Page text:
This amazing, hobbit-like house was hand constructed by farmer Michael Buck with unwanted scraps and £150 of materials (about 245 USD, but 150 sounded catchier in the title).
Technically categorized as a summer house, it’s located in Mr. Buck’s garden. He spent two years gathering materials for the home and about 8 months building it. He used a technique called cob for the walls, which consists of making the walls from sand, clay, straw, water, and earth.
The purpose behind its construction was to challenge the notion that it should take a lifetime to pay for a house.
It would have been free to build, too, except that he miscalculated how much straw he would need for the thatching. He used the money to buy extra straw and nails to hold the roof in place. But everything else was gathered scraps, such as wood from a skip used for the floors and an old windshield from a truck for the windows.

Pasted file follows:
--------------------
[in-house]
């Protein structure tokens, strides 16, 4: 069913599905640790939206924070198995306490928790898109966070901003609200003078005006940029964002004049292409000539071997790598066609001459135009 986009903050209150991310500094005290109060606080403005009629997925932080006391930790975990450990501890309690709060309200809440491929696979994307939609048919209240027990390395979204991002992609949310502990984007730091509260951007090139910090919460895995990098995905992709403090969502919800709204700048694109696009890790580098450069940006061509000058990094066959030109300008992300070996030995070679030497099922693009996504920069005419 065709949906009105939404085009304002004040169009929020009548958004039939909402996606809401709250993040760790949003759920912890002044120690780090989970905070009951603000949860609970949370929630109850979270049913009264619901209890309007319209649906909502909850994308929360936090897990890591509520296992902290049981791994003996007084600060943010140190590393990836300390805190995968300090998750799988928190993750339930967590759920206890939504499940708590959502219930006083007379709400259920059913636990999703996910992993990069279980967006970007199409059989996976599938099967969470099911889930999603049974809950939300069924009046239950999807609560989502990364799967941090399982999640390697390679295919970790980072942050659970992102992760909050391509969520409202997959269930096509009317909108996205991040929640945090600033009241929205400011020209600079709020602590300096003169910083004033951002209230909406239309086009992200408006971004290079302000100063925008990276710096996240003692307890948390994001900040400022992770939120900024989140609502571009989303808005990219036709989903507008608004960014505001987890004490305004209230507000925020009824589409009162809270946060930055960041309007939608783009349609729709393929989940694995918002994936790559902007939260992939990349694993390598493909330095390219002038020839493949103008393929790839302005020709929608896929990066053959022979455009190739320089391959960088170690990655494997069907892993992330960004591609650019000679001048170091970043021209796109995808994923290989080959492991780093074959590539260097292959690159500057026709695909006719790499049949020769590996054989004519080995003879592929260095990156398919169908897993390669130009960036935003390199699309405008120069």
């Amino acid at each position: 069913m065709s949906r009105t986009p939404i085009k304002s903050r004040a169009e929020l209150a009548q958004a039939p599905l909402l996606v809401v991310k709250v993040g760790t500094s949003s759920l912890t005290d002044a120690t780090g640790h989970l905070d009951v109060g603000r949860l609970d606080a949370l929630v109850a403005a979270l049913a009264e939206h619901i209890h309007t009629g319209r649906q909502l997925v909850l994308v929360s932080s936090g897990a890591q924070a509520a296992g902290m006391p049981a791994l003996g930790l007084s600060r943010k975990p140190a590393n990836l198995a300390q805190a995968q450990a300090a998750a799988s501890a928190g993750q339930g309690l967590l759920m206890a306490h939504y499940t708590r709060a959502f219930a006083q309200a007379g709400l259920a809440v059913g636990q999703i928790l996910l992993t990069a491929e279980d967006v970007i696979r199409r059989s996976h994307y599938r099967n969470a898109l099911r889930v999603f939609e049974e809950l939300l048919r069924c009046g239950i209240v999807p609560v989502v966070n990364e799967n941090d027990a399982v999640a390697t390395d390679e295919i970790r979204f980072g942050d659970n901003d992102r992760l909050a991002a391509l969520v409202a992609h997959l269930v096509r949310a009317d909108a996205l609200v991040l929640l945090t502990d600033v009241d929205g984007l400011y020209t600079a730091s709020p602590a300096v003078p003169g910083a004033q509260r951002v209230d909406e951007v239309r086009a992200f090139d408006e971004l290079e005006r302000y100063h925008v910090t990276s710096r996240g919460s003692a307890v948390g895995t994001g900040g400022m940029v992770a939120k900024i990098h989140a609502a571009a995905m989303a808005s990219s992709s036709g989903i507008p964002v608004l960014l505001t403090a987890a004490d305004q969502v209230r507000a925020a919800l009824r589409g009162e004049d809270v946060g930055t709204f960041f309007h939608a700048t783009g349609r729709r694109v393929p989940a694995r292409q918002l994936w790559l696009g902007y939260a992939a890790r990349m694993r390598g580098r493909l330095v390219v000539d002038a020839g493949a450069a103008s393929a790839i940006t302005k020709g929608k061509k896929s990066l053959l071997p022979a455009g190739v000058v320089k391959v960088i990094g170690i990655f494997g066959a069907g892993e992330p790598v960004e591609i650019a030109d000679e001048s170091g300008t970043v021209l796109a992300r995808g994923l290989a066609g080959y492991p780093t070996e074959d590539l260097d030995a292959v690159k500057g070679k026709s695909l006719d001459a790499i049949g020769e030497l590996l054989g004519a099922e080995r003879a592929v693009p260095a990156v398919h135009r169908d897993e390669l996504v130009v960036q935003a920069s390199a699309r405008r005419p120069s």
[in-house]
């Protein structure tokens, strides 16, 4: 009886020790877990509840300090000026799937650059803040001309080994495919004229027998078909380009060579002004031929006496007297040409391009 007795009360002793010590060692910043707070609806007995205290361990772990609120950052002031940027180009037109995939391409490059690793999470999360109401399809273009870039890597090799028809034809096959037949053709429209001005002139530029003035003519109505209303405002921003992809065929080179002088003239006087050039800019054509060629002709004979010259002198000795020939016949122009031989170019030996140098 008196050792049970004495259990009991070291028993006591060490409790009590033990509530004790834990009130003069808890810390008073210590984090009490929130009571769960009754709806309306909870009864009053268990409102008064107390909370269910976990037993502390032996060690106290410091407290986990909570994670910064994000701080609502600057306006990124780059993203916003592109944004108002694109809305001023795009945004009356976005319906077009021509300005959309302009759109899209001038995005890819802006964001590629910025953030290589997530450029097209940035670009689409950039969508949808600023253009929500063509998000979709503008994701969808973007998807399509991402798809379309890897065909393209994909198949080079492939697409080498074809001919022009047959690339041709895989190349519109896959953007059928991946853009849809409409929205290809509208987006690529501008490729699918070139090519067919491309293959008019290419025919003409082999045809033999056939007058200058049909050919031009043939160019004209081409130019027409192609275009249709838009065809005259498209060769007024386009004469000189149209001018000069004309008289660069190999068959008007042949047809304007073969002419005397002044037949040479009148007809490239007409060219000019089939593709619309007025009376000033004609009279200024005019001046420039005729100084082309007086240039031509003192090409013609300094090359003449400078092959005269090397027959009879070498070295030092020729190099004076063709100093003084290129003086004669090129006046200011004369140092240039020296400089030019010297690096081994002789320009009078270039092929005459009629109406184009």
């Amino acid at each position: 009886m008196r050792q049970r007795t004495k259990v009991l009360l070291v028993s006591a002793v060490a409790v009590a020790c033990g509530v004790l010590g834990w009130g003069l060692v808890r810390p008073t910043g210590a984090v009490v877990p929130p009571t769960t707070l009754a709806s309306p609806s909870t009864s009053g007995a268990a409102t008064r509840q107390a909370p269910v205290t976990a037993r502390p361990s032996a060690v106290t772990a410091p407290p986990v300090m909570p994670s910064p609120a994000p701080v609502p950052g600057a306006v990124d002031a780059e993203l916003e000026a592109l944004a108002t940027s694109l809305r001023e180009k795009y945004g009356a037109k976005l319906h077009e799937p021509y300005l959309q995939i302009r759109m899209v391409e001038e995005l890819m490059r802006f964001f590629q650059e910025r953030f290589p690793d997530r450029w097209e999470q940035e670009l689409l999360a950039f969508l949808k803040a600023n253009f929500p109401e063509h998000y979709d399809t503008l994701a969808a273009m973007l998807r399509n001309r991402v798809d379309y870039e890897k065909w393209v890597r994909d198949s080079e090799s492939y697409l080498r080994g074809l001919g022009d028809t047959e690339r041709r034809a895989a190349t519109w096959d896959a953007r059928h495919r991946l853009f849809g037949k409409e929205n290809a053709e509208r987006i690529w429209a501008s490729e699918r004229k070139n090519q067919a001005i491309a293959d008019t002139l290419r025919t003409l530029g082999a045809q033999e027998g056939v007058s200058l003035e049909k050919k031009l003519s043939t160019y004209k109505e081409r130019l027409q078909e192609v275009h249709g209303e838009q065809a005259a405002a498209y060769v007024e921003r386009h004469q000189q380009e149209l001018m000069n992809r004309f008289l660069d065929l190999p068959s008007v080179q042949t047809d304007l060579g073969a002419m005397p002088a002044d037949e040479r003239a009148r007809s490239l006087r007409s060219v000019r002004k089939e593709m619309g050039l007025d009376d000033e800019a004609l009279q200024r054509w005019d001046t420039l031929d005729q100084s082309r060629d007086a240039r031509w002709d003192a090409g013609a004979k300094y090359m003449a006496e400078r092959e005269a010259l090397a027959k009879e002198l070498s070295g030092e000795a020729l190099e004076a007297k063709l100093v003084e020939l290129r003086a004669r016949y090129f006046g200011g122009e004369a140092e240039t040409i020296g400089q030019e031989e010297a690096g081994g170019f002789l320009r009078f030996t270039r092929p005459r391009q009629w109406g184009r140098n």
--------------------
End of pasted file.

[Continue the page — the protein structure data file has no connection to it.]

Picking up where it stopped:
It has no electricity, but there’s a wood-burning stove and a water supply from the nearby stream. It’s livable, and, in fact, is currently being rented to a local dairy farm worker who pays her rent in milk and cream.
See the whole story at The Daily Mail.